On Aug. 7, 1974, U.S. Sen. Barry Goldwater, R-Ariz., U.S. House Minority Leader John Rhodes, R-Ariz., and U.S. Senate Minority Leader Hugh Scott, R-Pa., went to the embattled Nixon to make it clear that he faced all-but-certain impeachment, conviction and removal from office in connection with the Watergate scandal.
Nixon announced his resignation the next evening, effective at noon on Aug 9, 1974. The GOP leaders had said nothing to him about resigning, but it was implied since their message was that he had lost all but minimal support for avoiding being convicted of impeachment.
This was the result of thorough investigations by Peter Rodino’s House Judicial Committee and Sam Ervin’s Select Committee on Presidential Campaign Activities (AKA Watergate Committee), very sold news media reporting, and the evidence that was presented including the infamous “smoking gun” transcript of the June 23, 1972 meeting where Nixon ordered a coverup of the June 17, 1972 breakin to the DNC at the Watergate building. The House had voted 410-4 in favor of the impeachment inquiry. All 4 negative votes were Republicans. But, voting for an inquiry was a long way from voting for impeachment.
Even with the evidence, the vote for impeachment was 27-11. It was a bipartisan vote yet only 7 of the 17 GOP members of the committee voted for impeachment. Why not unanimous? It took a long time for Republicans to abandon Nixon. The smoking gun transcript didn’t become available until two days before the GOP delegation went to see Nixon. Even as late as two weeks before he resigned, he still had 38% support from Republicans. His support collapsed quickly. The shock that his denials were lies shook quite a few. Still, there were fierce Nixon loyalists who weren’t about to let their duly elected President be forced out of office. Some, like Tom Railsback, were warned by their local GOP party that they’d do their best to ruin his career if he voted for impeachment, but he did anyway. They carried through on their threat.
We have a Select Committee investigating again, this time about what happened on January 6, 2021. But, the GOP of today has a very faint resemblance, if any, to the GOP of 1974. Most refuse to engage at all in today’s Congressional investigation and seem to put little if any stock in the search for truth. Most are seemingly afraid to utter a word against former President Trump who continues to hold a large part of the party in thrall to him. It is an open question what it would take for Trump’s loyalists to finally accept that he did in fact lose the 2020 election. Those who do finally accept it may face being discharged from the party just as happened in the 1974 midterm elections and has already happened to some who have turned against Trump because of what happened on January 6.
Will the GOP leaders do to Trump what they did to Nixon back in 1974? They should, but I doubt it. It likely would take a large loss of loyalty to the former President for that to happen. What would it take to have that happen? The available evidence indicates that his support has been declining. More are willing to look at an alternative candidate for 2024.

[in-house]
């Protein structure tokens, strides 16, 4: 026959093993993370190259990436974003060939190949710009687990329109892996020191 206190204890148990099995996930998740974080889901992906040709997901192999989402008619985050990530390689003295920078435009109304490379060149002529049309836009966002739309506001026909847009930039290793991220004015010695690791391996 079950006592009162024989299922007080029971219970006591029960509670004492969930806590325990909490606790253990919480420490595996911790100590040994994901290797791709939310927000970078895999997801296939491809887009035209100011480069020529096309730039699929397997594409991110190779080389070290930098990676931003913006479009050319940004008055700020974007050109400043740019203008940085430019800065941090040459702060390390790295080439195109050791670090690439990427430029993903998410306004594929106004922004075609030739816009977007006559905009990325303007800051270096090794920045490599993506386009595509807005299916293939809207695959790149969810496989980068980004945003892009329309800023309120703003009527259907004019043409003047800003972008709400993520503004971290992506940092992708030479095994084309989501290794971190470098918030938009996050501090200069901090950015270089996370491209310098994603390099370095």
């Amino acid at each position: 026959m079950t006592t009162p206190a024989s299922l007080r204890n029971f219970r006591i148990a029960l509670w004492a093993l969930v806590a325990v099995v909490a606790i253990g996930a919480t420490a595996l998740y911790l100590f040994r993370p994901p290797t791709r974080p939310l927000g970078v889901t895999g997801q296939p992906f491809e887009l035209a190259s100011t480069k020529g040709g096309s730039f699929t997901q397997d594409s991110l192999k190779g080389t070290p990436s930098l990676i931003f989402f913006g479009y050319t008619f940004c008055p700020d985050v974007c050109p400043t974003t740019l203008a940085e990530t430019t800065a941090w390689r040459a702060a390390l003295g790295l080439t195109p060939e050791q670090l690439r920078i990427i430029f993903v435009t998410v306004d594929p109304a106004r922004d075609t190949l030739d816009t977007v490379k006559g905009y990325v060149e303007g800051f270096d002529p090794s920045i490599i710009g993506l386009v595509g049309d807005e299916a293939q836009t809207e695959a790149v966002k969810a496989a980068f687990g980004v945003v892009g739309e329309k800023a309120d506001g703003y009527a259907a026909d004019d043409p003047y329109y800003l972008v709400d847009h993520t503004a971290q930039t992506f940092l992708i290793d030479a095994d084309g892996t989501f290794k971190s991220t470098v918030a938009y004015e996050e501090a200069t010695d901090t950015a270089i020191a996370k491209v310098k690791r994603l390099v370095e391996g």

Is there a “smoking gun” that will finally push Trump’s support away? It may lie in the tape of his phone call to Raffensperger asking him illegally to give him the votes he needs to win Georgia. At least a dozen of Trump’s fake electors who certified that Trump won in Georgia are being investigated by the Georgia grand jury. Besides that, his phone calls to Raffensperger, Governor Kemp, Attorney General, and state lawmakers are being investigated. The attempts by Trump loyalists like Giuliani in December 2020 to get the Ga legislature to believe their false election claims are an additional area of inquiry. If the facts establish that Trump’s smoking-gun phone calls, use of false electors to falsely certify the election in his favor, and the efforts of his lawyers like Giuliani violated both state and federal criminal statutes, private citizen Trump should be treated like any other lawbreaker: indicted and prosecuted to the full extent of the law by both the Justice Department and the Fulton County district attorney.
To get a sense of the dilemmas facing the GOP, look at the results of the very recent GOP primary in Arizona. The leading GOP candidate for Governor is a believer of Trump’s widespread baseless illegal voting claims that the election in AZ was stolen from him. Their chosen nominee for Secretary of State has stated that if elected he would purge the voter rolls and eliminate early voting. He has also said if he had the power to do it, he would decertify Arizona’s election results that gave Biden Arizona’s electoral votes. The GOP’s nominee for the U.S. Senate parrots Trump’s baseless claims. If they are elected this November, they’d have enormous power of the 2024 election results. Will they be elected? It may take massive defeats of Trump loyalists running for office this November for Trump’s power to finally erode.
Dozens of GOP election deniers, many backed by Trump, have already won GOP primaries. Denying the 2020 election results is THE litmus test for Trump and his supporters. Too many put no stock in truth itself. They cancelled out of the party many of those who voted against Trump in either or both of the impeachment trials. Reagan’s splendid idea of not speaking ill of fellow Republicans has gone into the trash can. Will the virtual civil wars within the GOP harm its chances in the upcoming midterm elections?
Personally, I fervently hope that all or most of those who have been nominated who believe in denial of the 2020 certified results will be soundly defeated this November. They do not deserve your support or mine.